Multistate Outbreak of Infections Caused by Elizabethkingia anophelis
Current Case Counts
As of April 12, 2016 (Updated April 12, 2016)
StateNumber of confirmed cases (includes deaths)*Number of deaths among confirmed cases*
Michigan 1 1
Illinois 1 1
*Case counts will be updated weekly on Wednesdays
CDC, the Wisconsin Department of Health Services (WDHS), the Michigan Department of Health and Human Services (MDHHS), and the Illinois Department of Public Health (IDPH) are investigating an outbreak of infections caused by a bacterium called Elizabethkingia anophelis, which is usually found in the environment. The majority of the infections identified to date have been bloodstream infections, but some patients have had Elizabethkingia isolated from other sites, such as their respiratory systems or joints.
The majority of the patients who have had Elizabethkingia infections as part of this outbreak are over the age of 65 years, and all have had serious underlying health conditions. It has not been determined whether the deaths associated with this outbreak were caused by the bacterial infection, the patients’ underlying health conditions, or both.
Wisconsin was first notified of six potential cases between December 29, 2015 and January 4, 2016 and set up statewide surveillance on January 5, 2016. CDC issued a nationwide call for cases on January 20, 2016, via the Emerging Infections Network and again on March 2, 2016, via the Epidemic Information Exchange system, also known as Epi-X. These alerts asked states to look for any infections similar to the ones reported in Wisconsin, and to send isolates from any potential cases to CDC for testing to determine if they match the bacteria causing infections in Wisconsin.
In response to the outbreak of Elizabethkingia infections in Wisconsin, Michigan sent a state health alert on February 8 , 2016 asking providers and laboratories to review records for Elizabethkingia specimens identified since January 1, 2014. On February 29, 2016, the MDHHS Bureau of Laboratories received an Elizabethkingia from a recently submitted blood sample and forwarded the isolate to CDC for additional testing, where it was determined to match the bacteria causing the outbreak in Wisconsin.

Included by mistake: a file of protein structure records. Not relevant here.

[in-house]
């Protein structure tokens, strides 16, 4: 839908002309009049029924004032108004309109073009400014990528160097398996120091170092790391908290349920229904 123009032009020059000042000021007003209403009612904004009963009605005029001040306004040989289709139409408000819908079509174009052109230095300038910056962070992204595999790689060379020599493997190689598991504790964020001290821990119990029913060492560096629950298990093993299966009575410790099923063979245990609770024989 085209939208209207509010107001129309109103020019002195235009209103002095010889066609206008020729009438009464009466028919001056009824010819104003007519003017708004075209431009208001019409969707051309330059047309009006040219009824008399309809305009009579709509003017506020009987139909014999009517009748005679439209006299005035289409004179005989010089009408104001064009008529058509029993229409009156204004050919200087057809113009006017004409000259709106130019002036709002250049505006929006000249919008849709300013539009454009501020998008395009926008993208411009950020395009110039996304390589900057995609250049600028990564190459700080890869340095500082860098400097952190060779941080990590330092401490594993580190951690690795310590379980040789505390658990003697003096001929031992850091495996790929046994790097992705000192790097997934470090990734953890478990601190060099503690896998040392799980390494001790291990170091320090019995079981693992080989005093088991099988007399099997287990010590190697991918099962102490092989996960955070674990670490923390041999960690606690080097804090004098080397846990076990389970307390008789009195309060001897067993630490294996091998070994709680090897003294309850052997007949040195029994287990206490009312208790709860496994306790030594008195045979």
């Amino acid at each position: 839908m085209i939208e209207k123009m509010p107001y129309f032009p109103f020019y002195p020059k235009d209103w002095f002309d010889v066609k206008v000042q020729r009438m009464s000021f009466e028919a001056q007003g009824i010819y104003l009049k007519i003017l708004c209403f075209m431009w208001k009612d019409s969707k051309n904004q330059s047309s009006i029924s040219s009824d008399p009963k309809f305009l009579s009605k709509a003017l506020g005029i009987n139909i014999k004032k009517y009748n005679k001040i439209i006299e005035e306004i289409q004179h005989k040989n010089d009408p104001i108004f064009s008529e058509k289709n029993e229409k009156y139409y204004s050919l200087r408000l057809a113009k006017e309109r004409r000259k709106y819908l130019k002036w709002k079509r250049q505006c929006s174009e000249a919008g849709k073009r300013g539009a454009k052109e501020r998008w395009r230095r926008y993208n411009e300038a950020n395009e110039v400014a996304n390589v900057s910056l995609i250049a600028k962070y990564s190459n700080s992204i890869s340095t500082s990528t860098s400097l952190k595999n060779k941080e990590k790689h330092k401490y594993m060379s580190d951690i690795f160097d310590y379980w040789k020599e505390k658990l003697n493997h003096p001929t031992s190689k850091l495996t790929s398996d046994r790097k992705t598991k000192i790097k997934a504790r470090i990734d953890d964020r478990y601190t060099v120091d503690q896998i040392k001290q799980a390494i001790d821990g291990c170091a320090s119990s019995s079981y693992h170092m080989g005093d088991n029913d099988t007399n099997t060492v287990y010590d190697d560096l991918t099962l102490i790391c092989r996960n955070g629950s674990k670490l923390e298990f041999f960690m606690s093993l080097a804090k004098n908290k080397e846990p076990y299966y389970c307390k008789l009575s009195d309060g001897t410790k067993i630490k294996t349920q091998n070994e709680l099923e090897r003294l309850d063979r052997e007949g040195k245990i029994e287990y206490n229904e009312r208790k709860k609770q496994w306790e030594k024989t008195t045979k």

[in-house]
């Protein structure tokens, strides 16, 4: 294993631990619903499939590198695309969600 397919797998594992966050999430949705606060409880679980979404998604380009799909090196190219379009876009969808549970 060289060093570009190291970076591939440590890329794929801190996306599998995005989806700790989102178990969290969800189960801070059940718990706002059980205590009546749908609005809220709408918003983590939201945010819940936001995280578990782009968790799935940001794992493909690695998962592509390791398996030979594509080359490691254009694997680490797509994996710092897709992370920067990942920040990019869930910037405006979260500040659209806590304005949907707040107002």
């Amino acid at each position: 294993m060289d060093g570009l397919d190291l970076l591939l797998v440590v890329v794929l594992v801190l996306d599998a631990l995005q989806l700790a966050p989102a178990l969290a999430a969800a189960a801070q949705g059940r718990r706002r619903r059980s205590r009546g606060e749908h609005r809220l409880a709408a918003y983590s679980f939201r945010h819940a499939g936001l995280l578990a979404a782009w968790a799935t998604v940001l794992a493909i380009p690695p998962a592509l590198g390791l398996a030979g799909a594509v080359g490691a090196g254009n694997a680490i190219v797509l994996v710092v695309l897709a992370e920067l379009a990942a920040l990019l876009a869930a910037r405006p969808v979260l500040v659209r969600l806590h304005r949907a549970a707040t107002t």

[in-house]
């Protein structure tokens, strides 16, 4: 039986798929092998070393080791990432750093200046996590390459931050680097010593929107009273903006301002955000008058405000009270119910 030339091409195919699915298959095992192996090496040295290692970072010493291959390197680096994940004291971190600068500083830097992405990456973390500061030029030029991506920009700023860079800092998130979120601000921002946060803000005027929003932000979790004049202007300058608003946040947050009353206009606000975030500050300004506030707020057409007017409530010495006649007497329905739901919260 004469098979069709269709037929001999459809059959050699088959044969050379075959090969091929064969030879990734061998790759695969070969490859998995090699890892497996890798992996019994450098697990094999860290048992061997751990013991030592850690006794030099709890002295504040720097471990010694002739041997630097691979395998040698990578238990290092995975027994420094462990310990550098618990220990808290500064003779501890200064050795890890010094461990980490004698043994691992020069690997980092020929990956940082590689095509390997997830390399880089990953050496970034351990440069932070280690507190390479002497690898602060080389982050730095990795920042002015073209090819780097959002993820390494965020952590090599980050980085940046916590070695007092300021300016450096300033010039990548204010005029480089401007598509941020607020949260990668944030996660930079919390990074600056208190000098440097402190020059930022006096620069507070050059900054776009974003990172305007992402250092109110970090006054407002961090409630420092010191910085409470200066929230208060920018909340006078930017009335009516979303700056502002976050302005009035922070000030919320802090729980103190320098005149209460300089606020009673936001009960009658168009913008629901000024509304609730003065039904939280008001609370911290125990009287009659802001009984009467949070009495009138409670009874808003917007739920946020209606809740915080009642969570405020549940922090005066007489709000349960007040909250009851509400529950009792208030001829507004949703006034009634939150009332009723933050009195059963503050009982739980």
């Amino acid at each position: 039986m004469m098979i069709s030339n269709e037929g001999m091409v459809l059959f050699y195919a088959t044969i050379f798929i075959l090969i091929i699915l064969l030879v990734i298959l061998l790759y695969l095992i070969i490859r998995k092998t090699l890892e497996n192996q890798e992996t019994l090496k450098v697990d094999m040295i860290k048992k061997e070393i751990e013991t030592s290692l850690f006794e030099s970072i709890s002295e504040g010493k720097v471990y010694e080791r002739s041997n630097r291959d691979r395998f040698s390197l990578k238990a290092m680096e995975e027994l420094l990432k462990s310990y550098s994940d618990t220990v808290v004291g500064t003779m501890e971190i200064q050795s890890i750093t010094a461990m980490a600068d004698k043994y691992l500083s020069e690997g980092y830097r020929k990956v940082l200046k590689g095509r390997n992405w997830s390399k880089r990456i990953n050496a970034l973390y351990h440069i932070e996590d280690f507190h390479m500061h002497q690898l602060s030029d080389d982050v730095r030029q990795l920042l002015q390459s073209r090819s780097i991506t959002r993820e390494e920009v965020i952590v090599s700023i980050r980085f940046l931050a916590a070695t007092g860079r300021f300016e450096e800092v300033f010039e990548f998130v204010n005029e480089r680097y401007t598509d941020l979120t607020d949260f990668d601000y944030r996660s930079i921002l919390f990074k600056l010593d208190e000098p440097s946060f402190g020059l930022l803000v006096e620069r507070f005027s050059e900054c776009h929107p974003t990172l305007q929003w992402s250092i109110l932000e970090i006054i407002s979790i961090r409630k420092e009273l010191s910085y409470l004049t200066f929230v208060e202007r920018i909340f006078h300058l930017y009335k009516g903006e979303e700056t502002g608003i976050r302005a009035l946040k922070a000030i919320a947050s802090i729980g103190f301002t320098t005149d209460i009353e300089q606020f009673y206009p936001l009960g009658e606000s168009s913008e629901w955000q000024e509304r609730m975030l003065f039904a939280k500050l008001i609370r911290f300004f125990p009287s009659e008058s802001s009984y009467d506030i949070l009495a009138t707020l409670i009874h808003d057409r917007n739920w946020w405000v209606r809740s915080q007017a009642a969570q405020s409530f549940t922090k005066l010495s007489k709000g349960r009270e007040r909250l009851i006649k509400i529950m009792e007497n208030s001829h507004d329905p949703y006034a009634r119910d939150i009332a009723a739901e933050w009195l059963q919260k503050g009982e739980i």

Illinois sent alerts to hospitals on February 10 and March 29, 2016 requesting they report all cases of Elizabethkingia and save any specimens for possible testing at public health laboratories. To date, only one isolate from Illinois has matched the bacteria causing the outbreak in Wisconsin.
Although Elizabethkingia is a common organism in the environment (water and soil), it rarely causes infections. CDC is assisting with testing samples from a variety of potential sources, including healthcare products, water sources and the environment; to date, none of these have been found to be a source of the bacteria.
CDC will continue to work with WDHS, MDHHS, and IDPH to identify the source of the bacteria and develop ways to prevent these infections.
Collaborative investigative efforts of state, local, and federal public health and regulatory officials indicate that raw milk produced by Miller's Organic Farm in Bird-In-Hand, Pennsylvania, is the likely source of this outbreak.
Two people infected with the outbreak strain of Listeria were reported from California (1) and Florida (1). Both illnesses occurred in 2014.
Both people were hospitalized, and the ill person in Florida died as a result of listeriosis.
Although the two illnesses occurred in 2014, the source of these illnesses wasn't known until January 29, 2016, when the U.S. Food and Drug Administration informed CDC that whole genome sequencing of Listeria bacteria from raw chocolate milk produced by Miller's Organic Farm showed that it was closely related genetically to Listeria bacteria from the two ill people described above.
Because Listeria was recently found in raw milk produced by Miller's Organic Farm, CDC is concerned that conditions may exist at the farm that may cause further contamination of raw milk and raw dairy products distributed by this company and make people sick.
Raw milk is milk from cows or other animals that has not been pasteurized to kill harmful bacteria. This raw, unpasteurized milk can carry dangerous bacteria such as Listeria, Salmonella, E. coli, and Campylobacter, which are responsible for causing numerous foodborne illnesses and outbreaks.
The CDC recommends that people drink and eat only pasteurized dairy products (including soft cheese, ice cream, and yogurt).
Pasteurization is the process of heating milk to a high enough temperature for a long enough time to kill dangerous bacteria.
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